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Wednesday, 29 May 2019 10:38


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Farmers who do not update their NAIT details before Moving Day are putting the whole industry at risk and will be referred to MPI’s NAIT compliance team, says OSPRI. Farmers who do not update their NAIT details before Moving Day are putting the whole industry at risk and will be referred to MPI’s NAIT compliance team, says OSPRI.

Farmers who plan to move farm or livestock over the Moving Day period (late May to early June) must update their NAIT accounts says OSPRI.

This means confirming all NAIT locations and contact details before moving, while ensuring any outstanding livestock movements are addressed and accurately recorded.

Last year, over 750,000 farm-to-farm movements were recorded and confirmed in the NAIT online system during the Moving Day period.

“To support the current tracing activity for M. Bovis, it is vital farmers accurately record and confirm movements in the NAIT online system,” says head of NAIT Kevin Forward.

“We appreciate farmers have plenty to consider prior to Moving Day, but we would ask them to focus on NAIT. Those who choose to ignore requests about re-registering, will be referred to MPI’s NAIT compliance team for follow up as they are putting the whole industry at risk, not just their livelihoods.”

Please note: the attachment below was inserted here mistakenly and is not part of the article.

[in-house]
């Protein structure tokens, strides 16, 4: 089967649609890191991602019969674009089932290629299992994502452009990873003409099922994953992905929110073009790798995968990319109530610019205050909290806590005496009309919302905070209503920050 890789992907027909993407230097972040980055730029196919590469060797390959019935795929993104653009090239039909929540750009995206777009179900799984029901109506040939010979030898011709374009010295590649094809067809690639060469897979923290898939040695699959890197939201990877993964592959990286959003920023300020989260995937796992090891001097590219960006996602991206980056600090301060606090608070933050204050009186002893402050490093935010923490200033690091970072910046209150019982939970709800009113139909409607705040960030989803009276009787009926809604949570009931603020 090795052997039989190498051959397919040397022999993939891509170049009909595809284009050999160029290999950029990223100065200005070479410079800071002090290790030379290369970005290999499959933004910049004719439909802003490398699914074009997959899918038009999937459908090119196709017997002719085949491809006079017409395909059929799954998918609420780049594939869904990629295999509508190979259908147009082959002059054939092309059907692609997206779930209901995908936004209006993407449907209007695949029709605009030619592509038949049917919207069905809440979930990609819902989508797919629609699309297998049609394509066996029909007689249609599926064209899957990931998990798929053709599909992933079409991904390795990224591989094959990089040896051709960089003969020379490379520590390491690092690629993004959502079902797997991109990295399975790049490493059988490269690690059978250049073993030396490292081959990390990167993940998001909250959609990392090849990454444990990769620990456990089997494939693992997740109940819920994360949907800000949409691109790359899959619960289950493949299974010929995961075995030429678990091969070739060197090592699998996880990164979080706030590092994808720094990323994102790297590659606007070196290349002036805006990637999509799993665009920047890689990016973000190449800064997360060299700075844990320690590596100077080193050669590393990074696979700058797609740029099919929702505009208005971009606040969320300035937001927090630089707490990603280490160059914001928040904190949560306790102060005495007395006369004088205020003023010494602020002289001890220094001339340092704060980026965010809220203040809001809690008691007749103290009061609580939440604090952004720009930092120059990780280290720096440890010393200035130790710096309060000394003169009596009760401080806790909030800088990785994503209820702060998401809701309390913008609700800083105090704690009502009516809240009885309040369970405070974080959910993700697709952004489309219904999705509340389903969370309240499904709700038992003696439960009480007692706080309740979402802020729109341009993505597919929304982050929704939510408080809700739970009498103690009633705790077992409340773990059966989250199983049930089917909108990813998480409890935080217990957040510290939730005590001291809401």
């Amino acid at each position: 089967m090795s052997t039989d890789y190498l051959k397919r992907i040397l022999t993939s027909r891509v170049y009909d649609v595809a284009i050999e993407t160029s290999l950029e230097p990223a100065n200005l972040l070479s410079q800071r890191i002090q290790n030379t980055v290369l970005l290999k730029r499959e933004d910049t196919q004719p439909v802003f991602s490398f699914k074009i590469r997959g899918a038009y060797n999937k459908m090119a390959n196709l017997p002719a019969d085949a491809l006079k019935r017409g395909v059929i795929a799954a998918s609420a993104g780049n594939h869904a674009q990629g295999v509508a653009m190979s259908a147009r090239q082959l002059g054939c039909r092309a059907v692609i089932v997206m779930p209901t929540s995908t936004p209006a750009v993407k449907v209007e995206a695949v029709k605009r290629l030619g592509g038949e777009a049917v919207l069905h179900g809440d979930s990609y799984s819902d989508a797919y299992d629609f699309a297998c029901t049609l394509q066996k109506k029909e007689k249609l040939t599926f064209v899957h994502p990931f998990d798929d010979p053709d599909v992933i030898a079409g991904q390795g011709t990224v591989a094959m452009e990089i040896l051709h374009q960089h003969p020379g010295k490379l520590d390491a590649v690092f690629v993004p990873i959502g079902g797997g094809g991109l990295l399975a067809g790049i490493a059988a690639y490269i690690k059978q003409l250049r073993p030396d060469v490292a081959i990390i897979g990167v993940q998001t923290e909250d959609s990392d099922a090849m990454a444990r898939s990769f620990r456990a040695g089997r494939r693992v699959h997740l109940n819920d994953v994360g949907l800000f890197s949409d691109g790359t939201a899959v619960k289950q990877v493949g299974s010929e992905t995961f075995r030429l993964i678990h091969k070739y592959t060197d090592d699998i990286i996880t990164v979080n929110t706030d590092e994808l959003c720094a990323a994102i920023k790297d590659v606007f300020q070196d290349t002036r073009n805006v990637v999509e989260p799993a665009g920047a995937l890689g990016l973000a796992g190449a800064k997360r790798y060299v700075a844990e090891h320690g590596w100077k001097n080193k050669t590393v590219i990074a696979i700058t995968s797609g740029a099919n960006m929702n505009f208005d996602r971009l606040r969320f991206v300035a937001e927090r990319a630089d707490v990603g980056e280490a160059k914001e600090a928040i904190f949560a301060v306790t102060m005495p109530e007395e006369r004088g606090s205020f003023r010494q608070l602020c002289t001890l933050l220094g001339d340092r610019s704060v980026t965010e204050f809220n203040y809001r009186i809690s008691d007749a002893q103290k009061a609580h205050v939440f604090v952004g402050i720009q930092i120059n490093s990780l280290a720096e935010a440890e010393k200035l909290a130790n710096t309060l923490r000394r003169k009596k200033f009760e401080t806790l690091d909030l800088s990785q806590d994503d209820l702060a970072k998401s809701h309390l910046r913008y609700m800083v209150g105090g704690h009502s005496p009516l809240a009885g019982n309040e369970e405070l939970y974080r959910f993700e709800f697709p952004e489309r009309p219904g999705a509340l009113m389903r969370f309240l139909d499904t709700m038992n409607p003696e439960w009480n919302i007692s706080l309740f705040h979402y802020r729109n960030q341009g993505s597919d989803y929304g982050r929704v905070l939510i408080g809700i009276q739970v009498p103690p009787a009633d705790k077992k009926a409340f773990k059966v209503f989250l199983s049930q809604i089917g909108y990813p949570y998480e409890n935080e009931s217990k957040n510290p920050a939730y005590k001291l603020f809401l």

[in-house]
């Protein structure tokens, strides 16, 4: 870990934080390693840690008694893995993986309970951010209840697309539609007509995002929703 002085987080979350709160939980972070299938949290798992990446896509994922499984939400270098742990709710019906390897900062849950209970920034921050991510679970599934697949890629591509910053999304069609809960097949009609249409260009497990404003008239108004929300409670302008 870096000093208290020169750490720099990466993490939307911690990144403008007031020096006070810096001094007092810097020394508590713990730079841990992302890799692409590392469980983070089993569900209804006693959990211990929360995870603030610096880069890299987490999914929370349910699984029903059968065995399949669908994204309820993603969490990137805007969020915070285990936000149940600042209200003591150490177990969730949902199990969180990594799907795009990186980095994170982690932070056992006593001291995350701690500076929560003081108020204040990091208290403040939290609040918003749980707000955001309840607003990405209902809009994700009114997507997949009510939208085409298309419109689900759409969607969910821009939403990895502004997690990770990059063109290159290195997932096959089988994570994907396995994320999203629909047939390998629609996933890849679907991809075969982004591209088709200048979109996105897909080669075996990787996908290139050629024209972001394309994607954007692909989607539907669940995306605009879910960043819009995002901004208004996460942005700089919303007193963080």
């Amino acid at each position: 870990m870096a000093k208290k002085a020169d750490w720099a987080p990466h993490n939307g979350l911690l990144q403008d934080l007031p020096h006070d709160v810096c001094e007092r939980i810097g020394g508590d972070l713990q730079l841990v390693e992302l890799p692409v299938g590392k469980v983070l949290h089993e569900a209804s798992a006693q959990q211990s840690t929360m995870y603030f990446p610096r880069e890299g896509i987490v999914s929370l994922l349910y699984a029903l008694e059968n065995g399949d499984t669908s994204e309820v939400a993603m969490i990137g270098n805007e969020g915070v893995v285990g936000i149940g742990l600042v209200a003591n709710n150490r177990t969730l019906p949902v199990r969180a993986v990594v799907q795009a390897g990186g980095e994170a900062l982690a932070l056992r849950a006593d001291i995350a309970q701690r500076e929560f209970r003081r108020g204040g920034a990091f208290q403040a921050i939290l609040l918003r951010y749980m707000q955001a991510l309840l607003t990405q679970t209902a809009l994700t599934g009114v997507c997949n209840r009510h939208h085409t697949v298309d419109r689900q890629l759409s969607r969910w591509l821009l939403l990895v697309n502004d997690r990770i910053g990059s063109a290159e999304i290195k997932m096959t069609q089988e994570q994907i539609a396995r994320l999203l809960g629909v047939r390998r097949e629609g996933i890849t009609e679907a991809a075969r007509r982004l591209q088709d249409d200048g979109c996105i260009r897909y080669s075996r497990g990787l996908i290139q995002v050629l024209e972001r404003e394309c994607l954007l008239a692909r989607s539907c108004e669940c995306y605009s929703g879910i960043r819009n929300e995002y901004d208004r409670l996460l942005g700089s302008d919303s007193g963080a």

Farmers who move address are advised that the NAIT number is fixed to the property they are leaving.

“Depending on your circumstances, you may be assigned the existing NAIT number and become the PICA at your new location. This can be done online or by calling the OSPRI Contact Centre.”

“Otherwise, you must register a new NAIT number for the farm you are going to,” says Forward.Livestock going off-farm from a TBfree Movement Control Area (MCA) for grazing or relocation must complete a TB test ideally within 60 days, prior to the movement.

“If you are moving animals for grazing, remember to complete an Animal Status Declaration (ASD) form and provide this to the grazier for his records,” says Kevin.

“Once you’ve tagged the animals, make sure you register them in NAIT, otherwise we can’t track the animal’s movements after they’ve gone off-farm,” says Forward.

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